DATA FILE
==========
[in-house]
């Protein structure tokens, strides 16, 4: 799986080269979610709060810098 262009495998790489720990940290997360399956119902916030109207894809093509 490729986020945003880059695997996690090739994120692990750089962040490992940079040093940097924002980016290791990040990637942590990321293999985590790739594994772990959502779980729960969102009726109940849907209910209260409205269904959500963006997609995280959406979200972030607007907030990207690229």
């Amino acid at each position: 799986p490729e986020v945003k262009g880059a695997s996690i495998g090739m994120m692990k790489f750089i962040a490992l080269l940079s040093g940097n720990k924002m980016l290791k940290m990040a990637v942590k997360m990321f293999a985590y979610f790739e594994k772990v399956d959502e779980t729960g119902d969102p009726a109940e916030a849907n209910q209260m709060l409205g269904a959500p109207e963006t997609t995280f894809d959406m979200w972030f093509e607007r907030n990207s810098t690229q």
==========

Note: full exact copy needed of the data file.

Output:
[in-house]
């Protein structure tokens, strides 16, 4: 799986080269979610709060810098 262009495998790489720990940290997360399956119902916030109207894809093509 490729986020945003880059695997996690090739994120692990750089962040490992940079040093940097924002980016290791990040990637942590990321293999985590790739594994772990959502779980729960969102009726109940849907209910209260409205269904959500963006997609995280959406979200972030607007907030990207690229």
């Amino acid at each position: 799986p490729e986020v945003k262009g880059a695997s996690i495998g090739m994120m692990k790489f750089i962040a490992l080269l940079s040093g940097n720990k924002m980016l290791k940290m990040a990637v942590k997360m990321f293999a985590y979610f790739e594994k772990v399956d959502e779980t729960g119902d969102p009726a109940e916030a849907n209910q209260m709060l409205g269904a959500p109207e963006t997609t995280f894809d959406m979200w972030f093509e607007r907030n990207s810098t690229q």